“In every age it has been the concern of the Roman Pontiffs, Our predecessors, and likewise it concerns Us greatly, that Christians who have, unfortunately, withdrawn from the Catholic Religion should at length be recalled to us as a forsaken Mother. For in the Unity of the Faith the foremost characteristic of the truth of the Church shines forth, and it is thus that the Apostle Paul exhorts the Ephesians to preserve the unity of the Spirit in the bond of peace, by proclaiming that there is One Lord, one Faith, one Baptism (Ephes. 4:5). With a glad mind, therefore, We have heard that prayers have been proposed to be recited from the Feast of the Chair of the Blessed Peter at Rome to the Feast of the Conversion of St. Paul, in order that this aim of Unity might be obtained from the Lord. We mercifully grant and bestow in the Lord a Plenary Indulgence and remission of their sins to each and all the faithful of Christ who from the eighteenth day of the month of January, the Festival of the Chair of Blessed Peter of Rome, until the twenty-fifth day of the same month, on which the Conversion of St. Paul is commemorated, shall recite once a day the prayers appointed.” ―Pope Benedict XV (who sat upon the Chair of St. Peter from 1914-1922)
The Chair of Unity Octave begins on January 18th, the old Feast of St. Peter’s Chair in Rome and concludes on January 25th, Feast of the Conversion of St. Paul the Apostle. It was founded in 1908 by Father Paul of Graymoor, N.Y. (born Lewis Thomas Wattson), Founder of the Society of the Atonement, and Mother Lurana White, Foundress of the Sisters of the Atonement, while they were still Anglicans. After their conversion to Catholicism, the Chair of Unity Octave was approved by Pope St. Pius X.
Below is a copy of an email which was sent out to the parishioners of St. Mary’s Parish this morning.
The Novena Prayer we are using will be found below the quotation from Pope Emeritus Benedict:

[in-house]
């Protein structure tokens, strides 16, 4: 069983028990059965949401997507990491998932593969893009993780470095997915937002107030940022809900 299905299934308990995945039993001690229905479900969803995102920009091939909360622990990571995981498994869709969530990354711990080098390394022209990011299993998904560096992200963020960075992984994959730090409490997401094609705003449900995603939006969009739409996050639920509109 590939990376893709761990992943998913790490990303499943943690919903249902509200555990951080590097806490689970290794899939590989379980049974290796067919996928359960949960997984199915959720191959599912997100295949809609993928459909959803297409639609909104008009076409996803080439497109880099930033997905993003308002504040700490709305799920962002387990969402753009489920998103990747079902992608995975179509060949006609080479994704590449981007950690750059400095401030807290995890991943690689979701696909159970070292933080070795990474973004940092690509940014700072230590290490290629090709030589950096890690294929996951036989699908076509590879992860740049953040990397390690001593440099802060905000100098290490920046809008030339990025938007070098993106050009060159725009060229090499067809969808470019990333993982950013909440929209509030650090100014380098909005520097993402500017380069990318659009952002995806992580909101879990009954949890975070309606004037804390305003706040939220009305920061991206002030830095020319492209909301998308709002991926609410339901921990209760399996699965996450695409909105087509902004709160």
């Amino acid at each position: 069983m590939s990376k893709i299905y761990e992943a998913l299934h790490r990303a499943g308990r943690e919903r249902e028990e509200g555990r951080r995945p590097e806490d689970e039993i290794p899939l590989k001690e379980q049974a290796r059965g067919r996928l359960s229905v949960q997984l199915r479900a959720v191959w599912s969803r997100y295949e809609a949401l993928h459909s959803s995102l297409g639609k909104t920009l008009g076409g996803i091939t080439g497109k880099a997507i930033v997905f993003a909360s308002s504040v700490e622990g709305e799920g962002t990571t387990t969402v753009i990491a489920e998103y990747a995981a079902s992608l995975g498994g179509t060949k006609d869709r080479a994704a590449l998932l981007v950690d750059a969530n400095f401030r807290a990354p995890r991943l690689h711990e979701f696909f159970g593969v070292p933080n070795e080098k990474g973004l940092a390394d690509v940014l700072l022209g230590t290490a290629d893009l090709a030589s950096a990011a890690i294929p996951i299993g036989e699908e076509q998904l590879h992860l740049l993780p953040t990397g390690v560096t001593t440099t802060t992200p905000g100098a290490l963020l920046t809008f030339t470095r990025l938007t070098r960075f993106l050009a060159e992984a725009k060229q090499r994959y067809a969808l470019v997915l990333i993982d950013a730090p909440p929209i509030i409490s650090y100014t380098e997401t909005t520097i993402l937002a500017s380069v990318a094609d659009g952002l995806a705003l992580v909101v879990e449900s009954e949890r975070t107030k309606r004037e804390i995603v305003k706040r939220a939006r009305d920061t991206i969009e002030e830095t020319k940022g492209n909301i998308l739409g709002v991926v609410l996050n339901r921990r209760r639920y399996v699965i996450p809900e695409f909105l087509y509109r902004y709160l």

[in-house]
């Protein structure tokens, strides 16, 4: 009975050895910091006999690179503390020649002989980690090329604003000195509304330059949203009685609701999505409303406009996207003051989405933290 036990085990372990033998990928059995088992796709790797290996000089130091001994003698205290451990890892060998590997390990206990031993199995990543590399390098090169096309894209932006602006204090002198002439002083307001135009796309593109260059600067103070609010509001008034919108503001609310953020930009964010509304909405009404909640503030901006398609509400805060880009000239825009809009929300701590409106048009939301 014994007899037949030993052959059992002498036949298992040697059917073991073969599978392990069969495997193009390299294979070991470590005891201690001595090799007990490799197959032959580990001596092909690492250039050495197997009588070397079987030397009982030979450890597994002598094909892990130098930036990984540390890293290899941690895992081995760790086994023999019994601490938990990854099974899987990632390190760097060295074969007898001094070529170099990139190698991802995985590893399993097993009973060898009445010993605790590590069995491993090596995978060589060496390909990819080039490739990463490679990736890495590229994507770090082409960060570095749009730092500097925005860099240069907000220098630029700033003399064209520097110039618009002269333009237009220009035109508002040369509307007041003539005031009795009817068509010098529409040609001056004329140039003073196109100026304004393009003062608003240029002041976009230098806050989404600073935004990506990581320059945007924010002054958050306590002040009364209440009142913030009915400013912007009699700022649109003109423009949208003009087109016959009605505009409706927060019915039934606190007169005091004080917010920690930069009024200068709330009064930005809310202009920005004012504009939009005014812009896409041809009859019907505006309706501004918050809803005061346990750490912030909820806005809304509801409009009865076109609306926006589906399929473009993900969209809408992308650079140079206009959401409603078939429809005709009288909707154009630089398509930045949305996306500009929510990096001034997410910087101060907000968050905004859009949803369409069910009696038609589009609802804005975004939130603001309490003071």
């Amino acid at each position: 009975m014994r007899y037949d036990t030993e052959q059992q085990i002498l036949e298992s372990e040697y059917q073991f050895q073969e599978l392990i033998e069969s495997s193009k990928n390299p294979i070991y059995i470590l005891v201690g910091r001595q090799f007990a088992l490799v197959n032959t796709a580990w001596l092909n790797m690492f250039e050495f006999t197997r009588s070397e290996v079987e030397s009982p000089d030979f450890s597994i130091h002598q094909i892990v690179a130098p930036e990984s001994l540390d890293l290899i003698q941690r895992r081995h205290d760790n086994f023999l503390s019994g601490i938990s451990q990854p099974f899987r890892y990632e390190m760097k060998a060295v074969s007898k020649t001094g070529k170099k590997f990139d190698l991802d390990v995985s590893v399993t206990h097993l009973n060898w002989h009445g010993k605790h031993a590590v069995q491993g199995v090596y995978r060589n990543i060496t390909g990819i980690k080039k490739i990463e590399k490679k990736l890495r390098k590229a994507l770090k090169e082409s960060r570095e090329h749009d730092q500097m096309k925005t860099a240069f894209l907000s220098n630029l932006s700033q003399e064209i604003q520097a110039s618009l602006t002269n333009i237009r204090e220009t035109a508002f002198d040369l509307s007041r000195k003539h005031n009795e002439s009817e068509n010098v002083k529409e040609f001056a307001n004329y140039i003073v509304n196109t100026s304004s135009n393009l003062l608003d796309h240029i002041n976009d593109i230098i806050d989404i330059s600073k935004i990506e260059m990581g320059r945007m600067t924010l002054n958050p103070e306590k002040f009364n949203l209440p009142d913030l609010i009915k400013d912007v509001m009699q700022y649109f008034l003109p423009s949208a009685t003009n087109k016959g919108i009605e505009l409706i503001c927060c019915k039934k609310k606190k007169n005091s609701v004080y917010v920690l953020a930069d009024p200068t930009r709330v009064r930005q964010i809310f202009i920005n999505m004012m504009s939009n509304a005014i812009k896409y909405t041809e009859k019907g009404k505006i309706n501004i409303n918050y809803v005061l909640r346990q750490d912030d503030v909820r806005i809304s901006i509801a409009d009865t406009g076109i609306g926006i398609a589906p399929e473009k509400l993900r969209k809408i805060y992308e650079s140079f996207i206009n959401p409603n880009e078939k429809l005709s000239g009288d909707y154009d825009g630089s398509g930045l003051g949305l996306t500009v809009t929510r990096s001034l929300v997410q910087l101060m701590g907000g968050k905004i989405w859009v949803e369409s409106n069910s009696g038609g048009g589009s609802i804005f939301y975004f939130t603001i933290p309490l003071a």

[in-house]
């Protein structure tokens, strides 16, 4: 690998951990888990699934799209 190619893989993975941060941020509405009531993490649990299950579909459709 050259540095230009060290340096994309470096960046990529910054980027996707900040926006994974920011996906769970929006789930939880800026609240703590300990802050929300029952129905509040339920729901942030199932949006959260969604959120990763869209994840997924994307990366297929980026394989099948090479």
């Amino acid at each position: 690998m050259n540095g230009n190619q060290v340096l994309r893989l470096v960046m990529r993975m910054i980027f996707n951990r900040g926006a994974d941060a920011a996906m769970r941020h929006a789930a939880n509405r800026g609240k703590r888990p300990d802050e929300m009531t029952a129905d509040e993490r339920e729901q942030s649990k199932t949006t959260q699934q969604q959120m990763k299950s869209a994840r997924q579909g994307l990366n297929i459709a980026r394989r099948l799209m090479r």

My Dear Parishioners of St. Mary Church:
Praised be Jesus Christ and Mary Immaculate!
I am writing to remind you that today, August 7th, the first Friday of the month, we begin, as a parish family, the Novena to Our Lady in preparation for the Feast of her Assumption into Heaven – nine days of prayer (August 7th through the 15th). The special intention of this novena is for the return of those who have abandoned the practice of the Faith. If you have forgotten about participating in these nine days of prayer, I earnestly invite you to be part of the novena – that we may be united in one heart and voice, asking the intercession of the Holy Mother of God to move the hearts of those who, for whatever reason, have left their Father’s house and are living without the powerful grace of the Sacraments, given by Our Divine Savior to His Church. The Novena Prayer was included in last weekend’s bulletin. If you have misplaced it, or didn’t receive a bulletin, I have it attached the Novena Prayer to this email in both Word and PDF formats. We will also pray the Novena Prayer after the weekend Masses and after the Masses throughout the week leading up to the Feast of Our Lady’s Assumption on Saturday, August 15th, the last day of the novena.
Deo gratias et Mariae,
“By contemplating Mary in heavenly glory, we understand that the earth is not the definitive homeland for us either, and that if we live with our gaze fixed on eternal goods we will one day share in this same glory and the earth will become more beautiful. Consequently, we must not lose our serenity and peace even amid the thousands of daily difficulties. The luminous sign of Our Lady taken up into Heaven shines out even more brightly when sad shadows of suffering and violence seem to loom on the horizon.
“We may be sure of it: from on high, Mary follows our footsteps with gentle concern, dispels the gloom in moments of darkness and distress, and reassures us with her motherly hand. Supported by awareness of this, let us continue confidently on our path of Christian commitment wherever Providence may lead us. Let us forge ahead in our lives under Mary’s guidance.”
— Pope Emeritus Benedict XVI, August 15, 2006